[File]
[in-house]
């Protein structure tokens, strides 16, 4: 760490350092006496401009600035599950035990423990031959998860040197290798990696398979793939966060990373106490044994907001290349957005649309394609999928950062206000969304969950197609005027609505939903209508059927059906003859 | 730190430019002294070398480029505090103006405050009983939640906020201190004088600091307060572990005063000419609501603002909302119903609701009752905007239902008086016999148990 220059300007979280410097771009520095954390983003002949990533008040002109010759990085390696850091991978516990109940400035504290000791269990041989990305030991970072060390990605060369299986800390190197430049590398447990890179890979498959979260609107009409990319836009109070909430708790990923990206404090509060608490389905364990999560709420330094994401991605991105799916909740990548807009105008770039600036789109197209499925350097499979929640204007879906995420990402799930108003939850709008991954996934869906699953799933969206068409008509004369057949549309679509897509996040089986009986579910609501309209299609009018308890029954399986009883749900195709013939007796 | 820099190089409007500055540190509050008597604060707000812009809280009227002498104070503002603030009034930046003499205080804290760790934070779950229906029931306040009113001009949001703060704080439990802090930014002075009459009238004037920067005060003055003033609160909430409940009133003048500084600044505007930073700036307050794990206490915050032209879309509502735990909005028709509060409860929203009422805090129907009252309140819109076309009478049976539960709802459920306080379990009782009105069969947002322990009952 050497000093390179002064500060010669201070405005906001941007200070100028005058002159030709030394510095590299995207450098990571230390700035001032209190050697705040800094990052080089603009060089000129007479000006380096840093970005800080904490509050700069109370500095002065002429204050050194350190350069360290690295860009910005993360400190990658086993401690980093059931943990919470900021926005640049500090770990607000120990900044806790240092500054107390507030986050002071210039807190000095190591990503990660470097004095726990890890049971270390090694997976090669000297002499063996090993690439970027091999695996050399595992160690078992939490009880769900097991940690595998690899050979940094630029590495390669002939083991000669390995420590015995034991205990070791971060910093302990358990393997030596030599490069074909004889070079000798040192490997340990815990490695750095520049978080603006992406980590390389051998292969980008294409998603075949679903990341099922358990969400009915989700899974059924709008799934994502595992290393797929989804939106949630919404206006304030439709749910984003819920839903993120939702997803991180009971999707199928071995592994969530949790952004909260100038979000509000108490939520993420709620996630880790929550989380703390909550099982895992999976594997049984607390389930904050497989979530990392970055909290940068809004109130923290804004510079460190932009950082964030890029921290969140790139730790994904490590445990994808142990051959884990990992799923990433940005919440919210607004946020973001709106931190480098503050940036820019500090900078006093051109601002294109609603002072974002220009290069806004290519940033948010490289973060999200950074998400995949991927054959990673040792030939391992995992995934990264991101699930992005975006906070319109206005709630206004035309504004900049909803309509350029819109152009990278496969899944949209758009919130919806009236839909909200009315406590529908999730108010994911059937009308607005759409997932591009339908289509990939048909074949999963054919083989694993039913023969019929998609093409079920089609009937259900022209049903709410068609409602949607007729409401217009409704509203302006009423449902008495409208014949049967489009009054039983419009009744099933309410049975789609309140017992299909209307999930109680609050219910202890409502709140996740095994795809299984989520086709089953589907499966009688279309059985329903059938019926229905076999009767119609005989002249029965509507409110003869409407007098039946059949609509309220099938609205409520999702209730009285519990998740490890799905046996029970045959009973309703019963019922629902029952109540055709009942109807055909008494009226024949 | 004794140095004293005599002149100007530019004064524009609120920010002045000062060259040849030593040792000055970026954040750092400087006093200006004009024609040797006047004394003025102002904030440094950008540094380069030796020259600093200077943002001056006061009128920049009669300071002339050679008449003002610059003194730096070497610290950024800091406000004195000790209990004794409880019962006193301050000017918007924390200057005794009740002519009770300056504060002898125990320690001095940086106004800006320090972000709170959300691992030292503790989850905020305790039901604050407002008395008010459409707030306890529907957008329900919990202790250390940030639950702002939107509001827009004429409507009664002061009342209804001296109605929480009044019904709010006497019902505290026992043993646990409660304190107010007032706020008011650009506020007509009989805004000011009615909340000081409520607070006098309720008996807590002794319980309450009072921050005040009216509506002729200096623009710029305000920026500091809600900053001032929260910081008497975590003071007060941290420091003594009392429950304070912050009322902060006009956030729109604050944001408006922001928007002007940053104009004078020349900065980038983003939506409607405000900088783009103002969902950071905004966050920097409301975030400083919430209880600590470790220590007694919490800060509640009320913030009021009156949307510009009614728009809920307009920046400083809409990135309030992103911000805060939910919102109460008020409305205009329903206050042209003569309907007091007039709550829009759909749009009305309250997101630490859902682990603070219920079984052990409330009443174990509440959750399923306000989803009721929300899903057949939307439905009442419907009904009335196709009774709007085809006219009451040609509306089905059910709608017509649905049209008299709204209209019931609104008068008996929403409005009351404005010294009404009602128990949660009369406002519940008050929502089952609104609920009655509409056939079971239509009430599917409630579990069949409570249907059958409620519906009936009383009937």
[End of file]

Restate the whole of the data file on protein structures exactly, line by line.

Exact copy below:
[in-house]
């Protein structure tokens, strides 16, 4: 760490350092006496401009600035599950035990423990031959998860040197290798990696398979793939966060990373106490044994907001290349957005649309394609999928950062206000969304969950197609005027609505939903209508059927059906003859 | 730190430019002294070398480029505090103006405050009983939640906020201190004088600091307060572990005063000419609501603002909302119903609701009752905007239902008086016999148990 220059300007979280410097771009520095954390983003002949990533008040002109010759990085390696850091991978516990109940400035504290000791269990041989990305030991970072060390990605060369299986800390190197430049590398447990890179890979498959979260609107009409990319836009109070909430708790990923990206404090509060608490389905364990999560709420330094994401991605991105799916909740990548807009105008770039600036789109197209499925350097499979929640204007879906995420990402799930108003939850709008991954996934869906699953799933969206068409008509004369057949549309679509897509996040089986009986579910609501309209299609009018308890029954399986009883749900195709013939007796 | 820099190089409007500055540190509050008597604060707000812009809280009227002498104070503002603030009034930046003499205080804290760790934070779950229906029931306040009113001009949001703060704080439990802090930014002075009459009238004037920067005060003055003033609160909430409940009133003048500084600044505007930073700036307050794990206490915050032209879309509502735990909005028709509060409860929203009422805090129907009252309140819109076309009478049976539960709802459920306080379990009782009105069969947002322990009952 050497000093390179002064500060010669201070405005906001941007200070100028005058002159030709030394510095590299995207450098990571230390700035001032209190050697705040800094990052080089603009060089000129007479000006380096840093970005800080904490509050700069109370500095002065002429204050050194350190350069360290690295860009910005993360400190990658086993401690980093059931943990919470900021926005640049500090770990607000120990900044806790240092500054107390507030986050002071210039807190000095190591990503990660470097004095726990890890049971270390090694997976090669000297002499063996090993690439970027091999695996050399595992160690078992939490009880769900097991940690595998690899050979940094630029590495390669002939083991000669390995420590015995034991205990070791971060910093302990358990393997030596030599490069074909004889070079000798040192490997340990815990490695750095520049978080603006992406980590390389051998292969980008294409998603075949679903990341099922358990969400009915989700899974059924709008799934994502595992290393797929989804939106949630919404206006304030439709749910984003819920839903993120939702997803991180009971999707199928071995592994969530949790952004909260100038979000509000108490939520993420709620996630880790929550989380703390909550099982895992999976594997049984607390389930904050497989979530990392970055909290940068809004109130923290804004510079460190932009950082964030890029921290969140790139730790994904490590445990994808142990051959884990990992799923990433940005919440919210607004946020973001709106931190480098503050940036820019500090900078006093051109601002294109609603002072974002220009290069806004290519940033948010490289973060999200950074998400995949991927054959990673040792030939391992995992995934990264991101699930992005975006906070319109206005709630206004035309504004900049909803309509350029819109152009990278496969899944949209758009919130919806009236839909909200009315406590529908999730108010994911059937009308607005759409997932591009339908289509990939048909074949999963054919083989694993039913023969019929998609093409079920089609009937259900022209049903709410068609409602949607007729409401217009409704509203302006009423449902008495409208014949049967489009009054039983419009009744099933309410049975789609309140017992299909209307999930109680609050219910202890409502709140996740095994795809299984989520086709089953589907499966009688279309059985329903059938019926229905076999009767119609005989002249029965509507409110003869409407007098039946059949609509309220099938609205409520999702209730009285519990998740490890799905046996029970045959009973309703019963019922629902029952109540055709009942109807055909008494009226024949 | 004794140095004293005599002149100007530019004064524009609120920010002045000062060259040849030593040792000055970026954040750092400087006093200006004009024609040797006047004394003025102002904030440094950008540094380069030796020259600093200077943002001056006061009128920049009669300071002339050679008449003002610059003194730096070497610290950024800091406000004195000790209990004794409880019962006193301050000017918007924390200057005794009740002519009770300056504060002898125990320690001095940086106004800006320090972000709170959300691992030292503790989850905020305790039901604050407002008395008010459409707030306890529907957008329900919990202790250390940030639950702002939107509001827009004429409507009664002061009342209804001296109605929480009044019904709010006497019902505290026992043993646990409660304190107010007032706020008011650009506020007509009989805004000011009615909340000081409520607070006098309720008996807590002794319980309450009072921050005040009216509506002729200096623009710029305000920026500091809600900053001032929260910081008497975590003071007060941290420091003594009392429950304070912050009322902060006009956030729109604050944001408006922001928007002007940053104009004078020349900065980038983003939506409607405000900088783009103002969902950071905004966050920097409301975030400083919430209880600590470790220590007694919490800060509640009320913030009021009156949307510009009614728009809920307009920046400083809409990135309030992103911000805060939910919102109460008020409305205009329903206050042209003569309907007091007039709550829009759909749009009305309250997101630490859902682990603070219920079984052990409330009443174990509440959750399923306000989803009721929300899903057949939307439905009442419907009904009335196709009774709007085809006219009451040609509306089905059910709608017509649905049209008299709204209209019931609104008068008996929403409005009351404005010294009404009602128990949660009369406002519940008050929502089952609104609920009655509409056939079971239509009430599917409630579990069949409570249907059958409620519906009936009383009937």